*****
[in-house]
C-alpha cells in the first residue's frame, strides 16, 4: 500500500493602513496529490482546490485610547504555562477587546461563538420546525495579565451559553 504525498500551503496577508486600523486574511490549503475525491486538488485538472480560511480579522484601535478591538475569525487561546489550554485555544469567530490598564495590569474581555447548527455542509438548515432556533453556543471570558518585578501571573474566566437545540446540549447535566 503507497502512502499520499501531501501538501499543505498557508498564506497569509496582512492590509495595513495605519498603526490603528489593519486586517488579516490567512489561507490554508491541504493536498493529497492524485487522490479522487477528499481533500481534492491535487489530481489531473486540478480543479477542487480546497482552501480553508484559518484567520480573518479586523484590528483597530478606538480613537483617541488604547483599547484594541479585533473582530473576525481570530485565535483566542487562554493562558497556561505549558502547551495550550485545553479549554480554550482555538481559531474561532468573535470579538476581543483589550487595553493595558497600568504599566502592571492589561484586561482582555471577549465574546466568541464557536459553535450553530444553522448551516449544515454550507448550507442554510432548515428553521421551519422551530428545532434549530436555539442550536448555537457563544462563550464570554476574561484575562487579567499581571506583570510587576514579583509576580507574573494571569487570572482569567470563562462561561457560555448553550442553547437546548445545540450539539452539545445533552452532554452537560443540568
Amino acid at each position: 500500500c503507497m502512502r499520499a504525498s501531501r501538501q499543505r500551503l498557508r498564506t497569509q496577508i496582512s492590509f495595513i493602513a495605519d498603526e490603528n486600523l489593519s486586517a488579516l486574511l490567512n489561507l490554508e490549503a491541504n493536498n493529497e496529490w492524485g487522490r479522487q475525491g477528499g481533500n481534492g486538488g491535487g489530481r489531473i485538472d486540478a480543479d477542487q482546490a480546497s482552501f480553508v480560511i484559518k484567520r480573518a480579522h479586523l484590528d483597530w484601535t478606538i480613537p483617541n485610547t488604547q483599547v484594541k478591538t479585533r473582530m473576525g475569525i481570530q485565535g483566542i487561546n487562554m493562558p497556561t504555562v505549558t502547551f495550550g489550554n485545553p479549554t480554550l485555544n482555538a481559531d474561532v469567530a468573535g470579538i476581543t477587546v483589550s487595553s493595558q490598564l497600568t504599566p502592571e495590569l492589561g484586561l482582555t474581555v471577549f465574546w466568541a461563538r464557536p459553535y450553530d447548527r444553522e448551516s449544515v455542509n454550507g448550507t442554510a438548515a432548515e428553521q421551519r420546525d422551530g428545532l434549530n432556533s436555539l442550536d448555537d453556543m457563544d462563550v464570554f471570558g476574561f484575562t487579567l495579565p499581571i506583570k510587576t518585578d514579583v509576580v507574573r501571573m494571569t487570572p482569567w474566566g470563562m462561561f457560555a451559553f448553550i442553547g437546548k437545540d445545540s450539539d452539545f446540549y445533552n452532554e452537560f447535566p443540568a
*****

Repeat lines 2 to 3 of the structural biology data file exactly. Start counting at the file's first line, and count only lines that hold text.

C-alpha cells in the first residue's frame, strides 16, 4: 500500500493602513496529490482546490485610547504555562477587546461563538420546525495579565451559553 504525498500551503496577508486600523486574511490549503475525491486538488485538472480560511480579522484601535478591538475569525487561546489550554485555544469567530490598564495590569474581555447548527455542509438548515432556533453556543471570558518585578501571573474566566437545540446540549447535566 503507497502512502499520499501531501501538501499543505498557508498564506497569509496582512492590509495595513495605519498603526490603528489593519486586517488579516490567512489561507490554508491541504493536498493529497492524485487522490479522487477528499481533500481534492491535487489530481489531473486540478480543479477542487480546497482552501480553508484559518484567520480573518479586523484590528483597530478606538480613537483617541488604547483599547484594541479585533473582530473576525481570530485565535483566542487562554493562558497556561505549558502547551495550550485545553479549554480554550482555538481559531474561532468573535470579538476581543483589550487595553493595558497600568504599566502592571492589561484586561482582555471577549465574546466568541464557536459553535450553530444553522448551516449544515454550507448550507442554510432548515428553521421551519422551530428545532434549530436555539442550536448555537457563544462563550464570554476574561484575562487579567499581571506583570510587576514579583509576580507574573494571569487570572482569567470563562462561561457560555448553550442553547437546548445545540450539539452539545445533552452532554452537560443540568
Amino acid at each position: 500500500c503507497m502512502r499520499a504525498s501531501r501538501q499543505r500551503l498557508r498564506t497569509q496577508i496582512s492590509f495595513i493602513a495605519d498603526e490603528n486600523l489593519s486586517a488579516l486574511l490567512n489561507l490554508e490549503a491541504n493536498n493529497e496529490w492524485g487522490r479522487q475525491g477528499g481533500n481534492g486538488g491535487g489530481r489531473i485538472d486540478a480543479d477542487q482546490a480546497s482552501f480553508v480560511i484559518k484567520r480573518a480579522h479586523l484590528d483597530w484601535t478606538i480613537p483617541n485610547t488604547q483599547v484594541k478591538t479585533r473582530m473576525g475569525i481570530q485565535g483566542i487561546n487562554m493562558p497556561t504555562v505549558t502547551f495550550g489550554n485545553p479549554t480554550l485555544n482555538a481559531d474561532v469567530a468573535g470579538i476581543t477587546v483589550s487595553s493595558q490598564l497600568t504599566p502592571e495590569l492589561g484586561l482582555t474581555v471577549f465574546w466568541a461563538r464557536p459553535y450553530d447548527r444553522e448551516s449544515v455542509n454550507g448550507t442554510a438548515a432548515e428553521q421551519r420546525d422551530g428545532l434549530n432556533s436555539l442550536d448555537d453556543m457563544d462563550v464570554f471570558g476574561f484575562t487579567l495579565p499581571i506583570k510587576t518585578d514579583v509576580v507574573r501571573m494571569t487570572p482569567w474566566g470563562m462561561f457560555a451559553f448553550i442553547g437546548k437545540d445545540s450539539d452539545f446540549y445533552n452532554e452537560f447535566p443540568a